<ACCESSLOG type="combined">
       <STREAM location="file://logs/MyServerHTTP.log" cycle="1048576">

         <FILTER>gzip</FILTER>
       </STREAM>
       <STREAM location="console://stderr"/>
     </ACCESSLOG>

Above we have two streams attached to the ACCESSLOG entry. The first one, is a file. This file will grow up to 1048576 bytes, over that limit it will be cycled. Also, this target will take advantage of the gzip compression, since it will write to the file through the gzip filter. The second one is the standard error stream over the console. The next example, shows instead the WARNINGLOG entry. In that example, we still have two streams where warning messages will be sent. The first one is a socket, while the second one is a file that will grow with no limit over its size. No filters will be applied to that stream. Note that if we don't specify the cycle attribute, it is assumed to be zero by default, which means to never cycle the STREAM.

     <WARNINGLOG>
       <STREAM location="socket://192.168.1.13:8080"/>
       <STREAM location="file://MyServerHTTP.err"/>
     </WARNINGLOG>

If a wrong filter is specified, its relative STREAM will not be added.

9.2.4 Console colors

It is possible to set color attributes for the text written over the console. In this way, messages can look different according to the logging level which they belong to. For example, you may wish to write error messages with a red text over a black background, info messages with a white text over a black background and warning messages with a yellow text over a black background. You can easily tell MyServer about that information by editing the myserver.xml configuration file and adding the following code:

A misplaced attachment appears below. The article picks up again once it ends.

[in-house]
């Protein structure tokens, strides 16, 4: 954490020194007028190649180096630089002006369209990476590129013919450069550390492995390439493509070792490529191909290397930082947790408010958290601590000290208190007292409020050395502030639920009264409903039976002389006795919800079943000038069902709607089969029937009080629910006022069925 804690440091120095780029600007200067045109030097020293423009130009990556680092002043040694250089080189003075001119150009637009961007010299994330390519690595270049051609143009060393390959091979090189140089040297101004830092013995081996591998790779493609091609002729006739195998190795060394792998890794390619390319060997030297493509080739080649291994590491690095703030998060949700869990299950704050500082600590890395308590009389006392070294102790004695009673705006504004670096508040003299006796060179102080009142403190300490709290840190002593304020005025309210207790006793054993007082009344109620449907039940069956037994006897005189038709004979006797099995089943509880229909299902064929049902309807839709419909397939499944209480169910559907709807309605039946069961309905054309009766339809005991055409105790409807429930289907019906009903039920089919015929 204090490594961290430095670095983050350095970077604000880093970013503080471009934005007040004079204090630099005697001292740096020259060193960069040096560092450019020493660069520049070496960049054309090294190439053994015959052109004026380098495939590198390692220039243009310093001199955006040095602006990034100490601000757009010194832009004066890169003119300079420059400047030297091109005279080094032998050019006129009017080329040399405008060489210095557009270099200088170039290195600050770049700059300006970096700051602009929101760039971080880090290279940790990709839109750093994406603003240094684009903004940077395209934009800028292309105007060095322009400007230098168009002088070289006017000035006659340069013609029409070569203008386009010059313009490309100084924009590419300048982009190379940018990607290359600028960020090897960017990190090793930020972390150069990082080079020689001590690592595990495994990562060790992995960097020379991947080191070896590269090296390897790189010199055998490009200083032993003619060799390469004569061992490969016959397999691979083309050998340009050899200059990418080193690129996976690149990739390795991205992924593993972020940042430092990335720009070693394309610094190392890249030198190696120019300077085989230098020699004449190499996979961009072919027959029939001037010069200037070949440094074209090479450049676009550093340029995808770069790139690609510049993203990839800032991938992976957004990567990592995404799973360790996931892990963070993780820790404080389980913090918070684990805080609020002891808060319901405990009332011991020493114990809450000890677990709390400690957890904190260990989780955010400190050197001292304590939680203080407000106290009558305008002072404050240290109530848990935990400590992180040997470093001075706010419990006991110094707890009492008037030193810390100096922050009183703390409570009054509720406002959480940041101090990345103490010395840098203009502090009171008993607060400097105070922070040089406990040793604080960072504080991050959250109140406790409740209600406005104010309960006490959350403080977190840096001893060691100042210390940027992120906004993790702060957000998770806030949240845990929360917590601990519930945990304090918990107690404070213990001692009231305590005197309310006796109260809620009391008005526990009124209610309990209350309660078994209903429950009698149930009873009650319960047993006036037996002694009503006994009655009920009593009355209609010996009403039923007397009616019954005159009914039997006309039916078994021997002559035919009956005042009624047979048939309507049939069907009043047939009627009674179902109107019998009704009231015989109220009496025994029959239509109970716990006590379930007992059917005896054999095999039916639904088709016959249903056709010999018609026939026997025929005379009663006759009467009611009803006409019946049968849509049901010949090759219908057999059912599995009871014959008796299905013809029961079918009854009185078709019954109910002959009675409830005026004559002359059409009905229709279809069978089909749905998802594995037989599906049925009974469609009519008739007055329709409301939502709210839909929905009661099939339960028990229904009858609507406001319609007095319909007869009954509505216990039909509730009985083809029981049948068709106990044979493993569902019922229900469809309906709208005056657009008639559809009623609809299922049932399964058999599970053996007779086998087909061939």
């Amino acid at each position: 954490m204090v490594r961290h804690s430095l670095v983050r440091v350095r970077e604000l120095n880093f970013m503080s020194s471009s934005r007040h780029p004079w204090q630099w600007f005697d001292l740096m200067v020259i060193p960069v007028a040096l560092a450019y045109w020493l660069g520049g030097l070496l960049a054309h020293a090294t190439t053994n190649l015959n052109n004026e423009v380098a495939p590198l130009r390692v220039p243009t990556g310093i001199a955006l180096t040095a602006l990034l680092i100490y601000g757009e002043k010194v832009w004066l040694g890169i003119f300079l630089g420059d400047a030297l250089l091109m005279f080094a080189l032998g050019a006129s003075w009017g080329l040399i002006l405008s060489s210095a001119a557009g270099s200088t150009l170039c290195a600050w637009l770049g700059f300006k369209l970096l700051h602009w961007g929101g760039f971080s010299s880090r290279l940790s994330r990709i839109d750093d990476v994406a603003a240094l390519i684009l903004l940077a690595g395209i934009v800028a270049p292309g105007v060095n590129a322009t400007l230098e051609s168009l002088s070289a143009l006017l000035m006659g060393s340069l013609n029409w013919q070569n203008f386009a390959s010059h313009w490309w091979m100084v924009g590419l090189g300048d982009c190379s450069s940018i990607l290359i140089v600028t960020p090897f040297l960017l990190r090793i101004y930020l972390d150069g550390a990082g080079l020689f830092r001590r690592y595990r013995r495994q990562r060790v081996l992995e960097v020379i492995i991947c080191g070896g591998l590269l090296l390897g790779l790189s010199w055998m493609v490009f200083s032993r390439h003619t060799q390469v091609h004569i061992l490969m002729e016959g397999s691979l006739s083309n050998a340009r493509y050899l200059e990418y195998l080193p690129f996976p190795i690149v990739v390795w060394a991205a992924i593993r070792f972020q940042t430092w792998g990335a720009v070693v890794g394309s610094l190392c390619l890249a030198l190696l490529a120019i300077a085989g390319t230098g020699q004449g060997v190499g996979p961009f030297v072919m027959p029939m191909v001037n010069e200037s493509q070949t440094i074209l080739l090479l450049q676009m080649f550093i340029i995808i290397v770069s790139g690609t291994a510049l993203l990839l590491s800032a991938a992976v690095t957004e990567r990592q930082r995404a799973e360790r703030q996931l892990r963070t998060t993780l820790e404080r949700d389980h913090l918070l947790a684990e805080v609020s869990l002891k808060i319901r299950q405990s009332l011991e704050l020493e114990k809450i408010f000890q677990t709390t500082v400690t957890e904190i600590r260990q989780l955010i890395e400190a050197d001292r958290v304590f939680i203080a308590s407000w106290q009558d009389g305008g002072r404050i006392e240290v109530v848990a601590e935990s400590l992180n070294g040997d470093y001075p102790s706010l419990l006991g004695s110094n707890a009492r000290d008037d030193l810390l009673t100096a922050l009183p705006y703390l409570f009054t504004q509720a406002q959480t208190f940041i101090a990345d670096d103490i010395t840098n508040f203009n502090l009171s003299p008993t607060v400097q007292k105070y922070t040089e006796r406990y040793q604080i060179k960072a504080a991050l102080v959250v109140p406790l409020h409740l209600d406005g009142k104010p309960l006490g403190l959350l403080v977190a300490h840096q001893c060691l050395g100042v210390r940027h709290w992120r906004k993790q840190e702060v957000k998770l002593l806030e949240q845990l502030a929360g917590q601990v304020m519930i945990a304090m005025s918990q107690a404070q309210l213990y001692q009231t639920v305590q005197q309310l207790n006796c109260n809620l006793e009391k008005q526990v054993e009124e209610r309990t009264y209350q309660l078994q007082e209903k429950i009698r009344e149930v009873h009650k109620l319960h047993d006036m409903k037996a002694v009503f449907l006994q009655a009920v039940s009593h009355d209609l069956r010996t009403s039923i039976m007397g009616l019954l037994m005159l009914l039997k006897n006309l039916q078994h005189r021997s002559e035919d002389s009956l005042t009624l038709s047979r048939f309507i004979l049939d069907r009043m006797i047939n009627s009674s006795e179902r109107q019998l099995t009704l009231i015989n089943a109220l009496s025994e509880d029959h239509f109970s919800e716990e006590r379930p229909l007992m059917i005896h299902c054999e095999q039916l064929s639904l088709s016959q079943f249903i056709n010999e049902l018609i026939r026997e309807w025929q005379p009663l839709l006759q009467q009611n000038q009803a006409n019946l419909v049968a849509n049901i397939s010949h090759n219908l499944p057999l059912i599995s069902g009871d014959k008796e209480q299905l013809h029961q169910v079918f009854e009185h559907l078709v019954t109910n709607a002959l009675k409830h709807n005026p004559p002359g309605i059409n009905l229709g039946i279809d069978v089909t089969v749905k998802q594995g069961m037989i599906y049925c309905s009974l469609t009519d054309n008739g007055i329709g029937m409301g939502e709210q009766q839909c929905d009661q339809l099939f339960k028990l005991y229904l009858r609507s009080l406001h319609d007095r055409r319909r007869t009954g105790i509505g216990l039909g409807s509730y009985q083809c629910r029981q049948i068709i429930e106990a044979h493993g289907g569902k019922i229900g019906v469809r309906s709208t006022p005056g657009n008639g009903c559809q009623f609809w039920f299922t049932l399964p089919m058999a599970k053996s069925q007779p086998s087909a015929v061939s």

<DEFINE name="log_color.info_fg" value="white">
       <DEFINE name="log_color.info_bg" value="black">
     
       <DEFINE name="log_color.warning_fg" value="yellow">
       <DEFINE name="log_color.warning_bg" value="black">

     
       <DEFINE name="log_color.error_fg" value="red">
       <DEFINE name="log_color.error_bg" value="black">

Allowed values for colors are black, red, green, yellow, blue, magenta, cyan and white. The two common suffixes fg and bg represent respectively the foreground attribute and the background one, while the three prefixes, info, warning and error represent kinds of logging messages managed by MyServer. If the console colours information is missing or it is partially provided, MyServer will use default values.